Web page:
Investors Still Questioning AT&T's DIRECTV Bid

AT&T and DIRECTV are both down on continued reports surrounding their merger, but one Fool thinks it's good for both sides.

May 13, 2014 at 3:30PM

U.S. stock markets are mixed today the latest report of U.S. retail sales fell short of expectations. The Commerce Department said that retail sales rose 0.1% in April, lower than the 0.4% forecast. But let's not forget that these increases are measured month over month and March's retail sales jumped 1.5%, so just maintaining that rate was a positive sign.  

The Dow Jones Industrial Average (DJINDICES:^DJI) was up a paltry 0.11% in mixed trading as of 3:30 p.m. EDT.

AT&T's drag on the Dow
One company heading in the wrong direction today is AT&T (NYSE:T), which is reportedly readying a $50 billion offer for satellite-TV provider DIRECTV (NASDAQ:DTV). The stock was down 1.2%, while DIRECTV's shares slid 0.7% in late trading.  

The deal is reportedly for a combination of cash and stock, which would make it more of a merger than simply a buyout. At $50 billion, it's also not a big premium from DIRECTV's current $44 billion market cap.


AT&T stores may soon sell wireless service and satellite TV.

Consumers are cutting the cable cord, including satellite, where DIRECTV has seen subscriber growth slow. The company has exclusive content that could be valuable to deliver via other mediums, and that's where AT&T comes in. Not only does it have wireline subscribers, but AT&T's wireless network is one of the best in the country and adding content subscriptions to cell phone packages could be the future of media.

The key in the future of media will be either owning content or the delivery infrastructure; DIRECTV has the satellite side, AT&T has the wireless business, and wireline broadband would complete the next-generation triple play for the telecom.

The complications come in dividing the proverbial piece, establishing the merged company's management, and determining how AT&T's huge 5% dividend yield will be paid. Once those questions are answered, I think the deal makes a lot of sense for AT&T. It sees the content landscape changing and is adapting along with it in an effort to play a bigger role for consumers. Strategically, I think that makes the DIRECTV buyout good for both sides.

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Travis Hoium manages an account that owns shares of AT&T. The Motley Fool recommends DirecTV. Try any of our Foolish newsletter services free for 30 days. We Fools may not all hold the same opinions, but we all believe that considering a diverse range of insights makes us better investors. The Motley Fool has a disclosure policy.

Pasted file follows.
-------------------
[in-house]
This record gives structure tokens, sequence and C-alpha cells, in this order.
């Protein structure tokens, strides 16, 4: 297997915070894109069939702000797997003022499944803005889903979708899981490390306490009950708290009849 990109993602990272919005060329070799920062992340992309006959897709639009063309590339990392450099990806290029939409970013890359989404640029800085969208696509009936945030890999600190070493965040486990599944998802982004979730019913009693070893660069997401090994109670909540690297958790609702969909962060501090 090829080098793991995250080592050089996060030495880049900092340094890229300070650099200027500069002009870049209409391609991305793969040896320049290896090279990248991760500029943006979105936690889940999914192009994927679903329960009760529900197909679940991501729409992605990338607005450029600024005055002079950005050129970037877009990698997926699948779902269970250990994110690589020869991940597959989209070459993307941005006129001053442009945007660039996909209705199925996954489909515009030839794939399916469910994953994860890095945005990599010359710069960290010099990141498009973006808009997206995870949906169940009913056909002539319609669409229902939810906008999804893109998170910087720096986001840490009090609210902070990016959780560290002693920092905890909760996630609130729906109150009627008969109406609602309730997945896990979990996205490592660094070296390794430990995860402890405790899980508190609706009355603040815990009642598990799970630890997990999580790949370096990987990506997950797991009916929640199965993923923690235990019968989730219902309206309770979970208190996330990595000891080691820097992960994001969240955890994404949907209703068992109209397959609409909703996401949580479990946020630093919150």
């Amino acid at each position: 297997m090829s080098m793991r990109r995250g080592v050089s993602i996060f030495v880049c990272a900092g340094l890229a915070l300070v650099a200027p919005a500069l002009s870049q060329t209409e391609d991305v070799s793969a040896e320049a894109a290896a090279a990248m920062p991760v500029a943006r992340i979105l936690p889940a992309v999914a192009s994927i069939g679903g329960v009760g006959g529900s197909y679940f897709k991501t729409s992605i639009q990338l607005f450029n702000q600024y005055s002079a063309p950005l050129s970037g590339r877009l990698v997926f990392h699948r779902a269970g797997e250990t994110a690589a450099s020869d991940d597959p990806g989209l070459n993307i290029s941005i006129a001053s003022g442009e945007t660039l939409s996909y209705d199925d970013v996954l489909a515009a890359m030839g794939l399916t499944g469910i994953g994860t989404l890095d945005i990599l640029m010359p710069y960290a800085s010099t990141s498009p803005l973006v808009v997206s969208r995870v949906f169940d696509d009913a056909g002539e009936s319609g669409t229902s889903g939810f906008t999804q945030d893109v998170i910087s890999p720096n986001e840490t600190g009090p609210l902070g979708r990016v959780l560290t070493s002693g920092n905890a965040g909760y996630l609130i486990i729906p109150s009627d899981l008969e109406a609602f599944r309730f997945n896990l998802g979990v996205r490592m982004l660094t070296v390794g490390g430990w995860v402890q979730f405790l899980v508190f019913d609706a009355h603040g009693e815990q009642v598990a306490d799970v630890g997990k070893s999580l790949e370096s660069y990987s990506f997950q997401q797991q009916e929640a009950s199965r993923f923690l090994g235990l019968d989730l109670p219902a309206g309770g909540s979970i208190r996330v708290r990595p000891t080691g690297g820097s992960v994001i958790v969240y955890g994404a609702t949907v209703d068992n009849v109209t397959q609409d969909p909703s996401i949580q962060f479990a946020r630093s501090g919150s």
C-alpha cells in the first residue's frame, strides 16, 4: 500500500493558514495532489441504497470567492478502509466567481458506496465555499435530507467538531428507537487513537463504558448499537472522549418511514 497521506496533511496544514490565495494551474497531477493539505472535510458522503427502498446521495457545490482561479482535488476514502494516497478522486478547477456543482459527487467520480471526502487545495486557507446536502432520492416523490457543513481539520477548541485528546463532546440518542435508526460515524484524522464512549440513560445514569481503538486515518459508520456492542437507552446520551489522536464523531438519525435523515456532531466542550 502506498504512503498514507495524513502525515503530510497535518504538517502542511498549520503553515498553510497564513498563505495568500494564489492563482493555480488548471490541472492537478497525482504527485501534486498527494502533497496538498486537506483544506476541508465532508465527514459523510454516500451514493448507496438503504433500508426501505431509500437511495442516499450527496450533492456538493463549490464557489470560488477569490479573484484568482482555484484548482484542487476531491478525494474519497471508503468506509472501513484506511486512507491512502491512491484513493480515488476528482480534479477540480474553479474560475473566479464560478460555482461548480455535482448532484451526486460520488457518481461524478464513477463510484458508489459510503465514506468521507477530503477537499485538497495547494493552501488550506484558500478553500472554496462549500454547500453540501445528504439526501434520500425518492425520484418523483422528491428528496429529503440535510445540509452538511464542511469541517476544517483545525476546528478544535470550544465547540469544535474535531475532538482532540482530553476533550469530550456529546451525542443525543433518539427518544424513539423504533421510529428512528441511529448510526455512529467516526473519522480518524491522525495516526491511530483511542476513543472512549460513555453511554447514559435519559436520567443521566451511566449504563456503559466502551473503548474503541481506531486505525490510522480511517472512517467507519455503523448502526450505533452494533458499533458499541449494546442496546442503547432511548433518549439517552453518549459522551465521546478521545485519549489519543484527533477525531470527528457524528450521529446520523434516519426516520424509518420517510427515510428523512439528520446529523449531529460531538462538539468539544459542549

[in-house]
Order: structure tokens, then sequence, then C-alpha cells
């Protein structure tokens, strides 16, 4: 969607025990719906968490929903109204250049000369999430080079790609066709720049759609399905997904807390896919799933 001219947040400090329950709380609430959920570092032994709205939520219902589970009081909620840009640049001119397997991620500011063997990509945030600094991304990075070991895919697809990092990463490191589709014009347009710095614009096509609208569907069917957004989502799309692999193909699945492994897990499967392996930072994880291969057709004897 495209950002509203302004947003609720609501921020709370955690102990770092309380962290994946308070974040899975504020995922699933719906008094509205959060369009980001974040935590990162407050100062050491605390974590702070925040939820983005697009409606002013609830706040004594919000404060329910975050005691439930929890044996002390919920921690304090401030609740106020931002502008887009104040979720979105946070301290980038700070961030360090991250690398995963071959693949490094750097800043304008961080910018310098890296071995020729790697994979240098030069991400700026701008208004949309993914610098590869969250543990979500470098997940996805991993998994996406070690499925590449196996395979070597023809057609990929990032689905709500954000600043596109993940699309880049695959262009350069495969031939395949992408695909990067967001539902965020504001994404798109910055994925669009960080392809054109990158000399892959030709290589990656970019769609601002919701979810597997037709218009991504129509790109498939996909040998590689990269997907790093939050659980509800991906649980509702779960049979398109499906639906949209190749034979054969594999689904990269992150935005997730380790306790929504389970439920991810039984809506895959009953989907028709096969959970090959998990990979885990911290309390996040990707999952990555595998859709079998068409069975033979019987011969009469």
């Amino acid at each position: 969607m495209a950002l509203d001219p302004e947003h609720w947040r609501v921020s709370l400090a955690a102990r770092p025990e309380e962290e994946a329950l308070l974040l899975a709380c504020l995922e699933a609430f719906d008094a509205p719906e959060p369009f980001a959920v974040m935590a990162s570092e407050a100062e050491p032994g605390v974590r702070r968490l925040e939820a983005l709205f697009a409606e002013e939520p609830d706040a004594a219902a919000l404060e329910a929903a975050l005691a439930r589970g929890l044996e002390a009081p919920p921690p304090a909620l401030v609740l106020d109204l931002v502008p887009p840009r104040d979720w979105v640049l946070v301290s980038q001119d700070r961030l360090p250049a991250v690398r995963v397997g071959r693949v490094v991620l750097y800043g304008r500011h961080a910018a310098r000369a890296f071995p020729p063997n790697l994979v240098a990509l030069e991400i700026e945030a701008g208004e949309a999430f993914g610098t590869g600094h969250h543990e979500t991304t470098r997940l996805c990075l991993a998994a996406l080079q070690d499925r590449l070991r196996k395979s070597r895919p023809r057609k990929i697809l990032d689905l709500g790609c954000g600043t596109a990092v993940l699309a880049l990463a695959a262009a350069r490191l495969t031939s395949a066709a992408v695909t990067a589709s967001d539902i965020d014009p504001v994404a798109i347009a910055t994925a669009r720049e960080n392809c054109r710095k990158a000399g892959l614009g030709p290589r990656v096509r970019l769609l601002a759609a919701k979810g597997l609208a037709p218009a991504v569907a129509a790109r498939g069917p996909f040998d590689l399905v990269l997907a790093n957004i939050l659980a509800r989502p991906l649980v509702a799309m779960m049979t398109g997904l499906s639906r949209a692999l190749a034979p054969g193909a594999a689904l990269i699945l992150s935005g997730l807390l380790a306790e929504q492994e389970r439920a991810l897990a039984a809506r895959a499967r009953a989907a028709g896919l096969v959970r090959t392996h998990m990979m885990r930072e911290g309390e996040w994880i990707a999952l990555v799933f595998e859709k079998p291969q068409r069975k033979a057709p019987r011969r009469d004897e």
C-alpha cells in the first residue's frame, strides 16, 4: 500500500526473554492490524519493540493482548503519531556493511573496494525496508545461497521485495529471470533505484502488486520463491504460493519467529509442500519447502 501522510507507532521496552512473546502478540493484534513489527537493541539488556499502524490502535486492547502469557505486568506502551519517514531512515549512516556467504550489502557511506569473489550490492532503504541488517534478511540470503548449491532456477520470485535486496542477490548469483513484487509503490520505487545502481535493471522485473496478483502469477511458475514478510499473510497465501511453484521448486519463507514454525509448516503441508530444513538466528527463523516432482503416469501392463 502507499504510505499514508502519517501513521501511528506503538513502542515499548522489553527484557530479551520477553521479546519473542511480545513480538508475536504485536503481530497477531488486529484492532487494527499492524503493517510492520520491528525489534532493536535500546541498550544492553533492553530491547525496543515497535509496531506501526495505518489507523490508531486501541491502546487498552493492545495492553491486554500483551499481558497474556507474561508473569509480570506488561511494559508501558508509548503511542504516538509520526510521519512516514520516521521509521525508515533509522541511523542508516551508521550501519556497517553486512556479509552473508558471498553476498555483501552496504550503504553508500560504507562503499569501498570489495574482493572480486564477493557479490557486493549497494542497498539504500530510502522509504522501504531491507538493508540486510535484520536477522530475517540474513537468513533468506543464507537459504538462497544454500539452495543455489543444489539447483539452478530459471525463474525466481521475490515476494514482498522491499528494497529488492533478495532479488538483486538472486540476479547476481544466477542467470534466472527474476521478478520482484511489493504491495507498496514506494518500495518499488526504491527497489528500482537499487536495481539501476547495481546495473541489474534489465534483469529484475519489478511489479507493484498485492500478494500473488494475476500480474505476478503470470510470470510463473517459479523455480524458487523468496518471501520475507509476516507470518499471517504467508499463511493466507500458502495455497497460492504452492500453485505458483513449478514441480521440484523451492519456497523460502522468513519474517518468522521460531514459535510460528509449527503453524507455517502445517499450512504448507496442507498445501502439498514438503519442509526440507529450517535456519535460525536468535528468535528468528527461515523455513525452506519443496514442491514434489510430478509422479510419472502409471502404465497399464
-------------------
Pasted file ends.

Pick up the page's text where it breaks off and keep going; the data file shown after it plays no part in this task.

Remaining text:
4 in 5 Americans Are Ignoring Buffett's Warning

Don't be one of them.

Jun 12, 2015 at 5:01PM

Admitting fear is difficult.

So you can imagine how shocked I was to find out Warren Buffett recently told a select number of investors about the cutting-edge technology that's keeping him awake at night.

This past May, The Motley Fool sent 8 of its best stock analysts to Omaha, Nebraska to attend the Berkshire Hathaway annual shareholder meeting. CEO Warren Buffett and Vice Chairman Charlie Munger fielded questions for nearly 6 hours.
The catch was: Attendees weren't allowed to record any of it. No audio. No video. 

Our team of analysts wrote down every single word Buffett and Munger uttered. Over 16,000 words. But only two words stood out to me as I read the detailed transcript of the event: "Real threat."

That's how Buffett responded when asked about this emerging market that is already expected to be worth more than $2 trillion in the U.S. alone. Google has already put some of its best engineers behind the technology powering this trend. 

The amazing thing is, while Buffett may be nervous, the rest of us can invest in this new industry BEFORE the old money realizes what hit them.

KPMG advises we're "on the cusp of revolutionary change" coming much "sooner than you think."

Even one legendary MIT professor had to recant his position that the technology was "beyond the capability of computer science." (He recently confessed to The Wall Street Journal that he's now a believer and amazed "how quickly this technology caught on.")

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Think about how many amazing technologies you've watched soar to new heights while you kick yourself thinking, "I knew about that technology before everyone was talking about it, but I just sat on my hands." 

Don't let that happen again. This time, it should be your family telling you, "I can't believe you knew about and invested in that technology so early on."

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David Hanson owns shares of Berkshire Hathaway and American Express. The Motley Fool recommends and owns shares of Berkshire Hathaway, Google, and Coca-Cola.We Fools don't all hold the same opinions, but we all believe that considering a diverse range of insights makes us better investors. The Motley Fool has a disclosure policy.

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